DERRY — The Japanese bombers interrupted James Bilotta’s breakfast 71 years ago today at Pearl Harbor.
“We were surprised like everyone else,” the former Marine Corps gunnery sergeant recalled yesterday. “We were having breakfast and we saw the planes dropping bombs.”
Bilotta, 92, may have caught a break that day.
“They did strafe the tents when we were out on the chow line,” he said.
The attack on U.S. naval forces in Hawaii on Dec. 7, 1941 – “a date which will live in infamy,” President Franklin Roosevelt memorably said – left about 3,000 dead and brought the nation into World War II.
Bilotta doesn’t remember being afraid.
“No, we were surprised,” he said yesterday. “We weren’t frightened at all.”
The attack came on a beautiful day in paradise. The military forces initially were puzzled by the aircraft over head. But they soon understood.
“We knew when the bugler blew the call to arms,” Bilotta said.
They returned to their tents, awaiting the first of many orders to come over the next few years. He eventually made his way to the harbor to see the sunken and damaged ships.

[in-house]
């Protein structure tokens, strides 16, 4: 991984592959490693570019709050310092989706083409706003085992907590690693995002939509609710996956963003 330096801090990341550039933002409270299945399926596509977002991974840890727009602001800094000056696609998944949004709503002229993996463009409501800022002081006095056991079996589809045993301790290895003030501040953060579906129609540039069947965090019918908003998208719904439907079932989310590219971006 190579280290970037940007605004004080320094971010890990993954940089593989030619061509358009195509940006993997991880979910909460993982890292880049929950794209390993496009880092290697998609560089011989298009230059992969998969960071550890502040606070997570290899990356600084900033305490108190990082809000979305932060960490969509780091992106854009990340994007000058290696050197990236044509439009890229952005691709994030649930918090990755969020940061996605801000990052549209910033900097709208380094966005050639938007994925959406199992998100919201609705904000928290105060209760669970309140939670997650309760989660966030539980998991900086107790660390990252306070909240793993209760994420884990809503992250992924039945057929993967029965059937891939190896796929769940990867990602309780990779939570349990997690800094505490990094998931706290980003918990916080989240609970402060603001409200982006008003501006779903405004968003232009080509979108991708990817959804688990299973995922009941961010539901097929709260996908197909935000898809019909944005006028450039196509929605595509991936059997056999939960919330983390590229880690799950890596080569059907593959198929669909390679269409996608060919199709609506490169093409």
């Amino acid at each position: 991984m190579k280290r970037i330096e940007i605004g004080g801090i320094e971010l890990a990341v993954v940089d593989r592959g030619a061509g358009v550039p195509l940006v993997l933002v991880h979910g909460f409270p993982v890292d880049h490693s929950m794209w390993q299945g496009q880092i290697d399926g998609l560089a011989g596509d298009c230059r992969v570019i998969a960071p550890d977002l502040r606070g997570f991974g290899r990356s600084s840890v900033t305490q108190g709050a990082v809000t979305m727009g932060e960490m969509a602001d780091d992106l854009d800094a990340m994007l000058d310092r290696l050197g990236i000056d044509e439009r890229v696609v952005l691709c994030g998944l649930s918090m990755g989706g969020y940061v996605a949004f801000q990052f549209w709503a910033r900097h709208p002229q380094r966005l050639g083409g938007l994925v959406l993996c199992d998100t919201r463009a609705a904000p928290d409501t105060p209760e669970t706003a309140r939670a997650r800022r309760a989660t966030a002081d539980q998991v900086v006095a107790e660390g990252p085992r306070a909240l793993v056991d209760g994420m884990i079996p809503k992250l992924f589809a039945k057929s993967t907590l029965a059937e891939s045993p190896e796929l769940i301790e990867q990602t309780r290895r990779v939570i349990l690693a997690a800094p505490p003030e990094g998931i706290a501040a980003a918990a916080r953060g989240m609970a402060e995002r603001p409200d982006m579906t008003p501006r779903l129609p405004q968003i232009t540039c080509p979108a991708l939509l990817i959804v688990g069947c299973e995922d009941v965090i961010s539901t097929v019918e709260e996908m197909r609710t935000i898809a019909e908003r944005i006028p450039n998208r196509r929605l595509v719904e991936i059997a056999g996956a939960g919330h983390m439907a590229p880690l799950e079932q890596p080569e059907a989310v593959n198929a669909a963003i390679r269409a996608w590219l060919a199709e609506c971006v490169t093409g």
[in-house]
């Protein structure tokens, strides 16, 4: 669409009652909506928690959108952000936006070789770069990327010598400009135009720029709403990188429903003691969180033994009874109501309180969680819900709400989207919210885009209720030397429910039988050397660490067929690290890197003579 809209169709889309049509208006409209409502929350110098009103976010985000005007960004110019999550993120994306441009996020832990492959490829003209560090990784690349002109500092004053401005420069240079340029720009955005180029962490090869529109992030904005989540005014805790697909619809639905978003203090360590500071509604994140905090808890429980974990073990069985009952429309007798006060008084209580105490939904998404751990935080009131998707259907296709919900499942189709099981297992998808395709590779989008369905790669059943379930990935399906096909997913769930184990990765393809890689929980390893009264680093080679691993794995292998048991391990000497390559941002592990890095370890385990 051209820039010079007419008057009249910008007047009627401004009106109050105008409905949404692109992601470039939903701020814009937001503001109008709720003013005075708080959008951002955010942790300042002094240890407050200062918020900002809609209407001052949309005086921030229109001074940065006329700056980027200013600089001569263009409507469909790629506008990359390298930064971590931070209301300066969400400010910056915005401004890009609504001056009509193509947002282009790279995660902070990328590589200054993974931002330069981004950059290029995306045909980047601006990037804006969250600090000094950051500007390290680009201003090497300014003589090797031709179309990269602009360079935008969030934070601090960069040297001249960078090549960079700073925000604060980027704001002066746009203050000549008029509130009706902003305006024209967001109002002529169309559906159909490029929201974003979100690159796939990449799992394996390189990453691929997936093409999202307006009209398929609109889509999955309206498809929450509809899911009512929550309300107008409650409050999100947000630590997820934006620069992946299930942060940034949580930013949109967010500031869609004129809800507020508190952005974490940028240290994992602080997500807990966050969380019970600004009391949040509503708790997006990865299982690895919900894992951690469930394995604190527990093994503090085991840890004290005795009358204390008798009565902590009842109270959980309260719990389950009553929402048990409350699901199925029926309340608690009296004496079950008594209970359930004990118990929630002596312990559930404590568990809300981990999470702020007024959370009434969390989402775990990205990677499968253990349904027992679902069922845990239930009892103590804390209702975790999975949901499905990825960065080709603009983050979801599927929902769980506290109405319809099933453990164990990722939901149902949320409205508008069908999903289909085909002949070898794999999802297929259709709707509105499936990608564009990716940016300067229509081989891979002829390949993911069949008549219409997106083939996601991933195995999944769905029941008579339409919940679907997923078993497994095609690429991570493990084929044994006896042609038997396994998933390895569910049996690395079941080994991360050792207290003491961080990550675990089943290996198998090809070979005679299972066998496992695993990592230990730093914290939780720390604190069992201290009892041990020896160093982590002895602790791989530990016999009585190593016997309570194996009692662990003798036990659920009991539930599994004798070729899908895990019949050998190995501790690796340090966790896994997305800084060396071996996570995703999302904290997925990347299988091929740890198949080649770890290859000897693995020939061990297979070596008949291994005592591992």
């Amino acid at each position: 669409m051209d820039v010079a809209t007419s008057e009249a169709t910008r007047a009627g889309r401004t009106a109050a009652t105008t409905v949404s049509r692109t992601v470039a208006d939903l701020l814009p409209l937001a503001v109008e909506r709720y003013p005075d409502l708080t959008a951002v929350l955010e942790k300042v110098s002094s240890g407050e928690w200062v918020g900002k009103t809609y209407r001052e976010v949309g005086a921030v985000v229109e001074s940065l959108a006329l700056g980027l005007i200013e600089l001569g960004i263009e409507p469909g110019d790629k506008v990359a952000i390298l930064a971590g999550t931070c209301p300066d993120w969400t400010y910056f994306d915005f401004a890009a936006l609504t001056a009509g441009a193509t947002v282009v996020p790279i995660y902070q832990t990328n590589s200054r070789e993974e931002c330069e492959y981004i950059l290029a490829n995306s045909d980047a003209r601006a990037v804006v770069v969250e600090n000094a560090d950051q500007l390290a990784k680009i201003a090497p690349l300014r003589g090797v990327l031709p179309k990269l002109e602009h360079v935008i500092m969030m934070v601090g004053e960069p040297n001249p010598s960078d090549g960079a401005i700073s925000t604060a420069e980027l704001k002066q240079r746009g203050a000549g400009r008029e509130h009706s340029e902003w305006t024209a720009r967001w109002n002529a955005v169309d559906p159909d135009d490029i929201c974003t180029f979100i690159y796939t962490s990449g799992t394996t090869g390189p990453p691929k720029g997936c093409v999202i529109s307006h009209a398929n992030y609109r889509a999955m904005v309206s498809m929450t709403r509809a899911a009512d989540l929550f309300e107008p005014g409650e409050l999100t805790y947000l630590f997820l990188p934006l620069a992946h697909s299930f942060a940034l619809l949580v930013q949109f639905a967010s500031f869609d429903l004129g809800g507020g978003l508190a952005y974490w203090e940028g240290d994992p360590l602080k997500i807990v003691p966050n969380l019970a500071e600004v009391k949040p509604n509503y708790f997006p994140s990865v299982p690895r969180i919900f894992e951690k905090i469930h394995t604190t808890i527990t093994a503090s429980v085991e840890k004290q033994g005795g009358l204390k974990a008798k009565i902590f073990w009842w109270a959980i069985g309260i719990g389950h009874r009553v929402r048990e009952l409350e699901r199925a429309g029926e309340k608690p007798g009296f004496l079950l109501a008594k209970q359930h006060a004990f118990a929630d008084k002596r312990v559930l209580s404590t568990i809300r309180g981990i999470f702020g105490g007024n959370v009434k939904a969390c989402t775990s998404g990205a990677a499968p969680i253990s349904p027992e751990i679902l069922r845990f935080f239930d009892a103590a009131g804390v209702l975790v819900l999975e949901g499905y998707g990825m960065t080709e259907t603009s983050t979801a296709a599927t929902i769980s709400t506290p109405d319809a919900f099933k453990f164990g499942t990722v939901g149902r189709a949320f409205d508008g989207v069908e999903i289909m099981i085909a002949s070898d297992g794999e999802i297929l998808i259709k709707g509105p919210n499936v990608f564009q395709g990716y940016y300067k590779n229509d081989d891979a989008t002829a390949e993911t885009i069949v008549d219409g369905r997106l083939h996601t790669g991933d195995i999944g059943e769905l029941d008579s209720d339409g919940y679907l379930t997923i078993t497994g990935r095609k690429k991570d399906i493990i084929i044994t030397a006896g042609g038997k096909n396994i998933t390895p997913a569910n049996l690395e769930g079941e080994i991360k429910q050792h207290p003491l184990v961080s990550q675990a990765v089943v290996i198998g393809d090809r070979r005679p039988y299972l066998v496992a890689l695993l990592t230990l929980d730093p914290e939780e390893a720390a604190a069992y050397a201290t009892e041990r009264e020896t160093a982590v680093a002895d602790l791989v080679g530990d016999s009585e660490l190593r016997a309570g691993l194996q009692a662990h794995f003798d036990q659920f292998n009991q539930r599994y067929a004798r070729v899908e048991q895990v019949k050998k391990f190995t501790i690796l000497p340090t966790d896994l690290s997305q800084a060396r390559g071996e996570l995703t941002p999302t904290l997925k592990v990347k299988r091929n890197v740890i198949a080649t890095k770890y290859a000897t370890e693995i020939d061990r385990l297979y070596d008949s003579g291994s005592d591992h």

He still shakes his head over the carnage. But the troops did not dwell long on the aftermath.
“We were too busy,” Bilotta said.
He would serve in the Pacific and was at Okinawa when the war ended in 1945.
“Relieved,” is how he felt when the war ended, he said, eager to get home, though he would serve two more years.
Afterward, back in Massachusetts, he met his wife of 65 years, Edie, 89, at a dance in Boston she almost didn’t attend. They raised a family of four and he worked many years for the U.S. Postal Service before retiring 27 years ago to Derry.
“The children of this generation really don’t know much about Pearl Harbor because the schools don’t teach it,” Edie Bilotta said.